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Putting the Naval Ship Ecosystem on Investors’ Radar

While deals have been scarce, robust government funding and a prolific supply chain make the naval ship ecosystem ripe for M&A

Putting the Naval Ship Ecosystem on Investors’ Radar

When the U.S. Department of Defense released its fiscal year 2024 budget in March, Secretary of Defense Lloyd J. Austin III called it “the most strategy-driven request we’ve ever produced.”

That budget includes $48.1 billion for investments in sea power, including the construction of nine new fleet ships, as well as $52.8 billion allocated toward naval readiness. In total, the Department of the Navy requested $255.8 billion for FY24, an $11 billion year-over-year increase.

As global military conflicts intensify, analysts say the DOD’s FY 2024 naval budget reflects an aggressive push to broaden the nation’s naval fleet by not only increasing the number of ships in operation but through investments in modernization of existing craft.

Experts note that this level of government spending has created several niches within naval ship maintenance, repair and operations (MRO) and modernization with strong M&A potential—yet they remain largely overlooked by middle-market dealmakers. “There is virtually no M&A that happens in that area,” says Michael Richter, managing director and global head of Lazard’s Aerospace & Defense investment banking group. “And yet, it seems like it could be, and should be, an excellent opportunity from an M&A perspective.”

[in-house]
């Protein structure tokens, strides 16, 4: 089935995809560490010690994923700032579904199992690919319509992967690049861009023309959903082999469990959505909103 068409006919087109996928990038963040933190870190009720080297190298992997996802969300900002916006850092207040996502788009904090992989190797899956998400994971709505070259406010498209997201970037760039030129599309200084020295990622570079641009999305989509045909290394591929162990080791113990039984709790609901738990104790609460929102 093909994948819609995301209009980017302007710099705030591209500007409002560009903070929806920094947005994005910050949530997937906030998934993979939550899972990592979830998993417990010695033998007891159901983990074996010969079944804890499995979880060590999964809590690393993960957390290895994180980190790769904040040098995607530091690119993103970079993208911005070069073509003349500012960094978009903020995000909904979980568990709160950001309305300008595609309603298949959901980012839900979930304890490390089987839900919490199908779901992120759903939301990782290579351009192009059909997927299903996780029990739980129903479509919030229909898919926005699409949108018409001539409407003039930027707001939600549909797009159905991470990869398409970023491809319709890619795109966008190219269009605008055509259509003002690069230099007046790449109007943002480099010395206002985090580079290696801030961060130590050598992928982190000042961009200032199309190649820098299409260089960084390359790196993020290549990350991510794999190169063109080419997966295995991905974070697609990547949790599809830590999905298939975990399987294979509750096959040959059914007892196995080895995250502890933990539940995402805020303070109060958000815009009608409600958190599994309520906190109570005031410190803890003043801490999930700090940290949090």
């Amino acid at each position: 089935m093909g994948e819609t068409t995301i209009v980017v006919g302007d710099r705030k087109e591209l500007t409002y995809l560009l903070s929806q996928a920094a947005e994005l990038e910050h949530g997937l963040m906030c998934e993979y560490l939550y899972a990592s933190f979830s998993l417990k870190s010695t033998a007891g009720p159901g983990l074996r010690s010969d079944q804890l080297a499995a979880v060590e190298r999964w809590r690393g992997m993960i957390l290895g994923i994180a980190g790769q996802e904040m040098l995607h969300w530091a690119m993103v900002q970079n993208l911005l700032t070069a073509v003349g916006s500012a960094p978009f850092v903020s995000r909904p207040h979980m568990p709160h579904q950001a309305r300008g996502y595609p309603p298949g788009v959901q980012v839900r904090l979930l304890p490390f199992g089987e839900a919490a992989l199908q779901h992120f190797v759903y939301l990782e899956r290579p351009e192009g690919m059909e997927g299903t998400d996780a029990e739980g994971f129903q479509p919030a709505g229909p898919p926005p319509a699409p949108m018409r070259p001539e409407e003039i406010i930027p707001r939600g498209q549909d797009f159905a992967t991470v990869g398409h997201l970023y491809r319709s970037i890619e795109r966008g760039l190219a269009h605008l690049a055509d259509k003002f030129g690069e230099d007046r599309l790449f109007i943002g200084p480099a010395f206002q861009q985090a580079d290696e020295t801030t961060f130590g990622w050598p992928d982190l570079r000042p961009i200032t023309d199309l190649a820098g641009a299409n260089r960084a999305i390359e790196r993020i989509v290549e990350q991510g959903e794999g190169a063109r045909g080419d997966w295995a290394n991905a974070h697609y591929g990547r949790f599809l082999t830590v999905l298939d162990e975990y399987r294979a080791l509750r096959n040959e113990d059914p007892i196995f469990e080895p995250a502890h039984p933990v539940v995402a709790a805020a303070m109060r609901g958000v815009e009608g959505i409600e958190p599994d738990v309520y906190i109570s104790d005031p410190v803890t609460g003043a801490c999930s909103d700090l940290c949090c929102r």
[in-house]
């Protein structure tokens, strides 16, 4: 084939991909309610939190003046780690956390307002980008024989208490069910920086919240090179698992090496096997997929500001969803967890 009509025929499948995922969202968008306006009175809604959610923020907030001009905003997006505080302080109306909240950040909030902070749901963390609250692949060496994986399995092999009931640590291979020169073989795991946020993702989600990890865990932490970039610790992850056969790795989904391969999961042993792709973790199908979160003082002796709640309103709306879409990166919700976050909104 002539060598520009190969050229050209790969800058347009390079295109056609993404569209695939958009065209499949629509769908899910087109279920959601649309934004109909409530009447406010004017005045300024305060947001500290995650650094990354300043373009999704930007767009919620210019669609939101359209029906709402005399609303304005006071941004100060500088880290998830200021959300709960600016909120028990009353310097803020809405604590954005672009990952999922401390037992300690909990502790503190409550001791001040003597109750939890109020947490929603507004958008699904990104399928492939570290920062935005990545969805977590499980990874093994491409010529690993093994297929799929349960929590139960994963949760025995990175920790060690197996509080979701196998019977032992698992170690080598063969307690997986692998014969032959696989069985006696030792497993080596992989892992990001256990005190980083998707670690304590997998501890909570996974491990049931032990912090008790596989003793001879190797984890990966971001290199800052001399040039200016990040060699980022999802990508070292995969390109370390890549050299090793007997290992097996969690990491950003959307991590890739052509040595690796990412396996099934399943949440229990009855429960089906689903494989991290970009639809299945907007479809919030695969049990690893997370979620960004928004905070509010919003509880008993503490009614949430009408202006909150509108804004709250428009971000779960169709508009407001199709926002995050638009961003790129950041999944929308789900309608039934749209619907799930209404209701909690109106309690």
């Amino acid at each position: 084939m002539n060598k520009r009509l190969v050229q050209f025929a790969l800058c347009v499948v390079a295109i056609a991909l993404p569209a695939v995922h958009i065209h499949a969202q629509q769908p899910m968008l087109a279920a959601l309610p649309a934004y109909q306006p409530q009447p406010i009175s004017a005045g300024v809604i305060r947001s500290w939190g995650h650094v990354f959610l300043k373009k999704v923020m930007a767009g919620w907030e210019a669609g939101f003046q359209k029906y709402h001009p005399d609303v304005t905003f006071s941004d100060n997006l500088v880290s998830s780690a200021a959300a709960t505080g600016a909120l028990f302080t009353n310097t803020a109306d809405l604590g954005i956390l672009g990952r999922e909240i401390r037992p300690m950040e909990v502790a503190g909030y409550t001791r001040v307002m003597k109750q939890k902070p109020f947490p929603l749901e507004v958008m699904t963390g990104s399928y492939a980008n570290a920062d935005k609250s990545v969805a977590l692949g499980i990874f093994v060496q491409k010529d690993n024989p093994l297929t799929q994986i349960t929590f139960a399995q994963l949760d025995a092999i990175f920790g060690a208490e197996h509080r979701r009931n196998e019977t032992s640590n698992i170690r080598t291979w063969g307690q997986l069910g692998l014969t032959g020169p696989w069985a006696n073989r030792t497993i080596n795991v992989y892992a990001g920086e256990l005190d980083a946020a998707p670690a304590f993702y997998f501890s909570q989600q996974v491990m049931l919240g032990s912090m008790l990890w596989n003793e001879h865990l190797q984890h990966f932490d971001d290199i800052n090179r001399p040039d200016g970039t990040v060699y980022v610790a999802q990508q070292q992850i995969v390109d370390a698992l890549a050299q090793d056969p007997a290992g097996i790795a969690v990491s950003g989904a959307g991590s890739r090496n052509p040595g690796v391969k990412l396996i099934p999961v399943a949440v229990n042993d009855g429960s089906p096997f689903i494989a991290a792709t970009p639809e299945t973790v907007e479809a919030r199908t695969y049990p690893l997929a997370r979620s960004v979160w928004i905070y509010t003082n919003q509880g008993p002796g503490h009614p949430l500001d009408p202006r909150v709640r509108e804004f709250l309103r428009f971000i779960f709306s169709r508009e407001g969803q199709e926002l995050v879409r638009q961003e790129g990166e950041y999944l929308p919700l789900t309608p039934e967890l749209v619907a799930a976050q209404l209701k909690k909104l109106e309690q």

Emerging Niches

With government funding for building new ships and upgrading existing ones, there are plenty of Tier 1, 2 and 3 suppliers within the naval ship supply chain poised for growth.

Trevor Bohn, a partner at A&D-focused investment bank KAL Capital Markets, points to software development as a prominent component of ship modernization efforts, particularly when it comes to cybersecurity and, increasingly, artificial intelligence. Software upgrades are reaching entire naval fleets as well as ground bases and ports out of which those fleets operate, making this “a premium part of the market right now,” he says.

Listen: Michael Richter Talks Aerospace and Defense M&A

Within the shipyard, Bohn highlights a wide array of niches that are expanding because of federal funding, including the construction of new vessels and MRO of existing ones, presenting an alluring opportunity for acquirers. Last February, Lazard advised PE firm Lone Star Funds on its acquisition of ship repair services platform Titan Acquisition Holdings from Carlyle and Stellex Capital Management. And in June, Washington, D.C.-based Arlington Capital Partners acquired Pegasus Steel, which provides fabricated steel structures used to construct submarines and other naval systems.

But Bohn says investment opportunities within the naval ship supply chain extend beyond ship building and repairs.